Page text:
Wisconsin: Election officials show support for sending voters absentee ballot forms, but split on who should get them | Patrick Marley/Milwaukee Journal Sentinel

Wisconsin election officials inched toward sending absentee ballot request forms to voters Wednesday, but they put off a decision after Republicans and Democrats split on how many people should get the ballot applications. Democrats on the Wisconsin Elections Commission want to send the applications to about 2.7 million people, the vast majority of the state’s registered voters. The Republican chairman agreed ballot applications should be sent out. But he doesn’t want to send them to those who appear likely to have previously voted by mail or who live in communities that are already planning to mail absentee ballot forms to their residents. That would result in ballots going to 1.7 million or fewer people. The commission consists of three Republicans and three Democrats. It was unclear Wednesday if the commissioners could reach a deal on the issue when they meet again in about a week. The commission is not considering the mass mailing of actual ballots. Rather, it is weighing sending applications that voters could fill out and return with a copy of a photo ID. Those voters would then be sent an absentee ballot.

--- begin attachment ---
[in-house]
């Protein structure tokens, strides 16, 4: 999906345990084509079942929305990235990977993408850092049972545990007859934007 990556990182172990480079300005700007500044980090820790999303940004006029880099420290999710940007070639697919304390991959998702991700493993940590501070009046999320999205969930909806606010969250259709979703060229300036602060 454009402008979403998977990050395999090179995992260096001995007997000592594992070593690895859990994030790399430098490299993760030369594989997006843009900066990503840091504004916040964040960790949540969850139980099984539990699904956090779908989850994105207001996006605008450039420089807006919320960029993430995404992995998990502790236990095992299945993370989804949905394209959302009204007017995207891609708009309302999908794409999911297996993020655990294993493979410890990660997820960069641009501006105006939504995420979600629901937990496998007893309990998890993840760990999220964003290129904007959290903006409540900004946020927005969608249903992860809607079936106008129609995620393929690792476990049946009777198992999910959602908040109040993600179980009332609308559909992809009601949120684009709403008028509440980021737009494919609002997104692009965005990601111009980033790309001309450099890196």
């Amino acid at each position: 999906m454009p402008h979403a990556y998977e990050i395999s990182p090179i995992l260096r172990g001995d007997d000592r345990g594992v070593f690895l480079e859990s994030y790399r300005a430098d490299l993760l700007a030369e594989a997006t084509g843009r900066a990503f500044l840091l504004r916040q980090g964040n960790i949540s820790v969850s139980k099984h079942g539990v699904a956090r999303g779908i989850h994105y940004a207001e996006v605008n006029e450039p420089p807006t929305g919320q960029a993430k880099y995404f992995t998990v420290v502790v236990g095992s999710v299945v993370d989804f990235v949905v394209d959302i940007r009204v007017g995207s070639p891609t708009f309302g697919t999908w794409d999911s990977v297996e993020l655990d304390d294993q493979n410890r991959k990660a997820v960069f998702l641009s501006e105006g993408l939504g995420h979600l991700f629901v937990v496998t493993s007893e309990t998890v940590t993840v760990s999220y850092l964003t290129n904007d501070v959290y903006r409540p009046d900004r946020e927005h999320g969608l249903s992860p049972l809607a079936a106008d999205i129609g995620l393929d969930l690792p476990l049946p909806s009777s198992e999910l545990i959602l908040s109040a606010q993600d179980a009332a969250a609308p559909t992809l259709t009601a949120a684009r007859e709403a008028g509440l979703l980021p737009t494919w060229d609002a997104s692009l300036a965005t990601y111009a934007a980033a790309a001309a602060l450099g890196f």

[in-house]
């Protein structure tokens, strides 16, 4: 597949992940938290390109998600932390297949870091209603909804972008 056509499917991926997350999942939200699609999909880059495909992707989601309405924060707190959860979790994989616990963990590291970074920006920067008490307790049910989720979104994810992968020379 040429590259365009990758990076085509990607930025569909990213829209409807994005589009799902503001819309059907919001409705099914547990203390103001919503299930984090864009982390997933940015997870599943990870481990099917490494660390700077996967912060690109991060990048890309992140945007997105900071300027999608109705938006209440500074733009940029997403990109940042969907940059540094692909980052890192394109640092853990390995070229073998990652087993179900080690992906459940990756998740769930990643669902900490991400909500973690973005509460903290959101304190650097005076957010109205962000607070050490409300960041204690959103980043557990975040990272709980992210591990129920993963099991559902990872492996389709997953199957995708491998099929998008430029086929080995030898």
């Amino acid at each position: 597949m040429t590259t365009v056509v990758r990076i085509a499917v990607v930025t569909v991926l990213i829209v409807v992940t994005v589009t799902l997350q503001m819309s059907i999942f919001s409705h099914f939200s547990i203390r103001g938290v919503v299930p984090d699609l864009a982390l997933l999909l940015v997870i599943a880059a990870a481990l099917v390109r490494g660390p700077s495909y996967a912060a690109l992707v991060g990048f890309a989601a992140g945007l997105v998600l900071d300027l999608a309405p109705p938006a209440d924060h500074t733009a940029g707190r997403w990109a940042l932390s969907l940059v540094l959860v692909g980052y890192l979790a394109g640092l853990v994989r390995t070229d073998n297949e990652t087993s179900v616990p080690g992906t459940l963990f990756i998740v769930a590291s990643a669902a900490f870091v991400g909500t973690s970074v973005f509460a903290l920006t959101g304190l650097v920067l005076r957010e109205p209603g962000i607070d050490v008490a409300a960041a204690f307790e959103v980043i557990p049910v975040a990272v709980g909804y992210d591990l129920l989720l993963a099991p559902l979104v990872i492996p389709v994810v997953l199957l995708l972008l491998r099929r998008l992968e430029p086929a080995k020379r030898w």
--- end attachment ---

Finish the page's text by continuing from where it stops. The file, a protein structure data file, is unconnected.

Editorials: Wisconsin is starting to resemble a failed state | Nathan Robinson/The Guardian